ONE OF THE GOOD GUYS
28 September 2008
I first heard the news on Twitter. Within seconds, it was all over the internet, and, within half an hour, a special report on TV: Paul Newman had died.
Legends of the silver screen are a dying breed. Today's stars have not come through any sort of studio system and I doubt that 40 years from now we are going to be speaking of Britney Spears with the same reverence that people are speaking of Newman today.
I wasn't a fan of Newman's. I wasn't not a fan of his. He was an actor whose performances I always enjoyed. I never really noticed when he began to make fewer and fewer movies. I never paid attention to whether he won an Oscar or not (finally did forThe Color of Money).
I have a handful of movies of his that pop into mind when I think of him -- Butch Cassidy and The Sting, of course. Exodus. Cat on a Hot Tin Roof. The Hustler. I probably saw more, but those are the ones I remember.
Mostly when I think of Newman, the actor, I remember those blue, blue eyes.
But more, what I think of when I think of Paul Newman is how he used his celebrity to make a difference in the world.
The joke that grew like topsy was his Newman's Own brand of food products, which has now raised millions of dollars for charitable causes. When I'm buying spaghetti sauce or salad dressing, unless there's a "can't pass it up" sale on, I always choose Newman's Own -- the stuff tastes good and it makes me feel good knowing that the money I pay is going to charity.
His "Hole in the Wall Camps" gave children with life-threatening illnesses a chance to have an experience that took them away from their health problems and be "normal" with other kids just like them.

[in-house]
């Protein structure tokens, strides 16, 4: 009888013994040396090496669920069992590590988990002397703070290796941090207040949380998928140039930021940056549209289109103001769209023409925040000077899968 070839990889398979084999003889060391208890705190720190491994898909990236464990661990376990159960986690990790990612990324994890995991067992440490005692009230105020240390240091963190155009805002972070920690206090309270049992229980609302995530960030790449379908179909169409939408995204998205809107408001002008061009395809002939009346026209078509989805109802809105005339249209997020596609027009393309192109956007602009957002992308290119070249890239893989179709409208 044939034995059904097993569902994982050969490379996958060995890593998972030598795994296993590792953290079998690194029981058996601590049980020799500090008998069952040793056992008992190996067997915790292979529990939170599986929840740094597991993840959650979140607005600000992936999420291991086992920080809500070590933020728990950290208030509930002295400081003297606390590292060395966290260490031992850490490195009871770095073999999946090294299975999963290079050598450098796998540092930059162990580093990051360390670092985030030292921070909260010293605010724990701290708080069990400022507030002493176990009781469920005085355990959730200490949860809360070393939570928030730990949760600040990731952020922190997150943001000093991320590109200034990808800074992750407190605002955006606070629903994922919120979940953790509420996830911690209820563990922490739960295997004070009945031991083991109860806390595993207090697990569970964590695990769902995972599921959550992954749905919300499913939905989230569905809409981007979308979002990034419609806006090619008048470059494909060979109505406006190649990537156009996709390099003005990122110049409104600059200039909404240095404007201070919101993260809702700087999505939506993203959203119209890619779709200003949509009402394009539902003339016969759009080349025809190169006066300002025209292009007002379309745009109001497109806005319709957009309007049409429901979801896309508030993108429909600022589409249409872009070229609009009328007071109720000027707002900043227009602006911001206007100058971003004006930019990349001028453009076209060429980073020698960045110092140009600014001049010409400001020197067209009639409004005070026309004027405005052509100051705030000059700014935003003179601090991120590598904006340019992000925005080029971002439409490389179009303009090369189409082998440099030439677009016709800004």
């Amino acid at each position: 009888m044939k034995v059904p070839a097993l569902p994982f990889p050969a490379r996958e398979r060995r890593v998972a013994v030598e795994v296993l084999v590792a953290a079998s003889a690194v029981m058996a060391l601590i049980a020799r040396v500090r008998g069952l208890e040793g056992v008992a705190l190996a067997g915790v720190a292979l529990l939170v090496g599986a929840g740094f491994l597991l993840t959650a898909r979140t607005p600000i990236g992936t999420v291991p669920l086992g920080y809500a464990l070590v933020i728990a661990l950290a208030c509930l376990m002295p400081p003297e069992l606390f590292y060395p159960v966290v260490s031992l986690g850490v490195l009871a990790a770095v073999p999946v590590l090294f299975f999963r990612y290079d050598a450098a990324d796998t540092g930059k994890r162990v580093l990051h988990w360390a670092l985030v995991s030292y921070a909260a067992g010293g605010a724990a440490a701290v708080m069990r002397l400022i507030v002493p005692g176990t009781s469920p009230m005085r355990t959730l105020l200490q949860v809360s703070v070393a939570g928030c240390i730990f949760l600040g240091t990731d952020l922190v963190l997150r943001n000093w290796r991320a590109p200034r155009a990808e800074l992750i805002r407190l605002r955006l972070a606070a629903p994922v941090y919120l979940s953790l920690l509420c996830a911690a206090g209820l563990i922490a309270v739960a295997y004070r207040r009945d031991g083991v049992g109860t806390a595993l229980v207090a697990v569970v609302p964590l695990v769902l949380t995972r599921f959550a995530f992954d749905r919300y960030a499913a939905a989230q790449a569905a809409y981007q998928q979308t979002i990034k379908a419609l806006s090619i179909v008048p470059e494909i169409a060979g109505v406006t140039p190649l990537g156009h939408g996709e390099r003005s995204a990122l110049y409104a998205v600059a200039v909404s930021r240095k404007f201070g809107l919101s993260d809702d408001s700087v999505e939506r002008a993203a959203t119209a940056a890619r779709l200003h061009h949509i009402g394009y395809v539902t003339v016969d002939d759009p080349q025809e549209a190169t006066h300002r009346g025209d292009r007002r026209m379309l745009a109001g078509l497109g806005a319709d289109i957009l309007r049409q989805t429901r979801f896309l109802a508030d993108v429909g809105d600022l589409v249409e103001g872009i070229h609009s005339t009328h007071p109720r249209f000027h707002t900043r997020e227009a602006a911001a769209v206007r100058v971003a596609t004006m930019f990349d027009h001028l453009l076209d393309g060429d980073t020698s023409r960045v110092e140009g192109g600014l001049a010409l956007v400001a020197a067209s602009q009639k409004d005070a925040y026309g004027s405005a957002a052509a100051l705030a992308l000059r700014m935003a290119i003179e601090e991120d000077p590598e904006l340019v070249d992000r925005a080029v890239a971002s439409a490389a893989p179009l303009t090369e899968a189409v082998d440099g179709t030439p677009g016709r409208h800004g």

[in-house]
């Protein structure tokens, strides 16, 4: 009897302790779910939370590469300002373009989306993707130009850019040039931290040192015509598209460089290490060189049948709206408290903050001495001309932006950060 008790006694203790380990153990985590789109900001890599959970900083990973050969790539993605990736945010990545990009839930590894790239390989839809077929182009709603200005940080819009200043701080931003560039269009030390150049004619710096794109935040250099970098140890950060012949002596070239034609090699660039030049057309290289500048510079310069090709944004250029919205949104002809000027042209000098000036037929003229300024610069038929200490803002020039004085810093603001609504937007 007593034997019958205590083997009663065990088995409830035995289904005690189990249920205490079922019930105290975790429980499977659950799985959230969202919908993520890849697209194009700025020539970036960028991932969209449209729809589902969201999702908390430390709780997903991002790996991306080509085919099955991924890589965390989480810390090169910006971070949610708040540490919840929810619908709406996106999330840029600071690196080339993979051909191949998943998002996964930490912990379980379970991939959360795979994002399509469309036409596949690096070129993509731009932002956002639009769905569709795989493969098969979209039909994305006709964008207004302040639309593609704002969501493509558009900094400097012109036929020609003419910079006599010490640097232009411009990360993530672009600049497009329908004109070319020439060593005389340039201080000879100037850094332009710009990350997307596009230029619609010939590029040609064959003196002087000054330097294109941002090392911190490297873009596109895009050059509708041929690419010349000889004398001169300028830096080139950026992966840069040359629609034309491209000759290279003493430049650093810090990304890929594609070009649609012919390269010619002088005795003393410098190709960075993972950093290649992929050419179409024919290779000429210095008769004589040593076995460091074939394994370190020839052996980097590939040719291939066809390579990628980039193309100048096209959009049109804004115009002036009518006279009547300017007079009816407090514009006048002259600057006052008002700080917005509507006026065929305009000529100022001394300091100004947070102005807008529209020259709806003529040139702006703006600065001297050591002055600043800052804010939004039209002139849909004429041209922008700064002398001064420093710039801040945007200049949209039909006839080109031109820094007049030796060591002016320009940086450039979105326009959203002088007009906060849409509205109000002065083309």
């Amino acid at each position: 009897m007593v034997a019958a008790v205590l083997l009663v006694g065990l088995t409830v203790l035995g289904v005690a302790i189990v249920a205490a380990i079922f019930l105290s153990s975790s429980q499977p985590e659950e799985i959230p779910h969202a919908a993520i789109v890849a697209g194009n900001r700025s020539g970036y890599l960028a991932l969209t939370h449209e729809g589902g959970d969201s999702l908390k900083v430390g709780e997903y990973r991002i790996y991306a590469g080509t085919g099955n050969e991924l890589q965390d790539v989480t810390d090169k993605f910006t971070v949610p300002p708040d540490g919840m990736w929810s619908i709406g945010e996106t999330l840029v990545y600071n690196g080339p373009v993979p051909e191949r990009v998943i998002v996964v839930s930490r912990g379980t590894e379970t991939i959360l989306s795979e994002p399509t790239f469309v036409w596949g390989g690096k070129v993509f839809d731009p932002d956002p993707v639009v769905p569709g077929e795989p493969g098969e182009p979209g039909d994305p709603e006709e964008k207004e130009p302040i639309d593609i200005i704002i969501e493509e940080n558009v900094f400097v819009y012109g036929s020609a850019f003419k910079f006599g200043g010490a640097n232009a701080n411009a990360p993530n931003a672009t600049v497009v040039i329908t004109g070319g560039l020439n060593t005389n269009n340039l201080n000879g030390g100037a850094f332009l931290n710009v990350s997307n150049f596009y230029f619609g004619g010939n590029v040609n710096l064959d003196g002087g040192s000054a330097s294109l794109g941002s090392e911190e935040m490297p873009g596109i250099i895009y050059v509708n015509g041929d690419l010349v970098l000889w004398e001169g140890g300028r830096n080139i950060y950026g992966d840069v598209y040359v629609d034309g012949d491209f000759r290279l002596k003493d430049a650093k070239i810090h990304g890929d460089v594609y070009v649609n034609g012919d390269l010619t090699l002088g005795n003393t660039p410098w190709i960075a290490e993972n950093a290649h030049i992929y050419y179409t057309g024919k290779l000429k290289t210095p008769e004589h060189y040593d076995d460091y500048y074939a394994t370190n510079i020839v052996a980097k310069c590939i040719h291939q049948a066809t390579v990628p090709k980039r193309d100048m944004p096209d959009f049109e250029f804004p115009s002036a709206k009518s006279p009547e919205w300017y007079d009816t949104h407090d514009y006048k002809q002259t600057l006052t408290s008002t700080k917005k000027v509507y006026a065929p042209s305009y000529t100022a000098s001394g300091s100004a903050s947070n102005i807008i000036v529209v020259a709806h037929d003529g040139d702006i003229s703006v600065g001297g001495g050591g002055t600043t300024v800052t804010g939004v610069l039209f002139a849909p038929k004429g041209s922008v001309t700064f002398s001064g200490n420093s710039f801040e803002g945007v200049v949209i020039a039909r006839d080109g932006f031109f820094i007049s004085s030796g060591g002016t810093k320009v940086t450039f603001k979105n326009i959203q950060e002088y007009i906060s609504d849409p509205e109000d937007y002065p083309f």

From a tribute to Newman, "His vision helped found the first Hole in the Wall Camp in 1988, and has since grown into the worlds largest family of camps for children with serious medical illnesses, operating in Connecticut, New York, Florida, California, North Carolina, Ireland, Italy, Hungary, France, the United Kingdom and regions in Africa and Asia. Paul's kindness and generosity has touched more than 135,000 children and it was Pauls dream that the camps continue to thrive, providing a place filled of warmth, compassion, laughter and most of all acceptance. Pauls liveliness, energy and dedication will be missed by all who knew him, worked with him and who were touched by his kindness."
In these days we see so many celebrities misbehaving, making headlines for all sorts of things. Paul Newman didn't grab the headlines for his charitable work, he just went and did it quietly, yet he changed a part of the world with his work, and the work that he began will live long after him.
Much more valuable, than a shelf full of Oscars.
He was one of the good guys and will be missed.
Paul Newman's goodbye video
MILES TO NOWHERE: 72 miles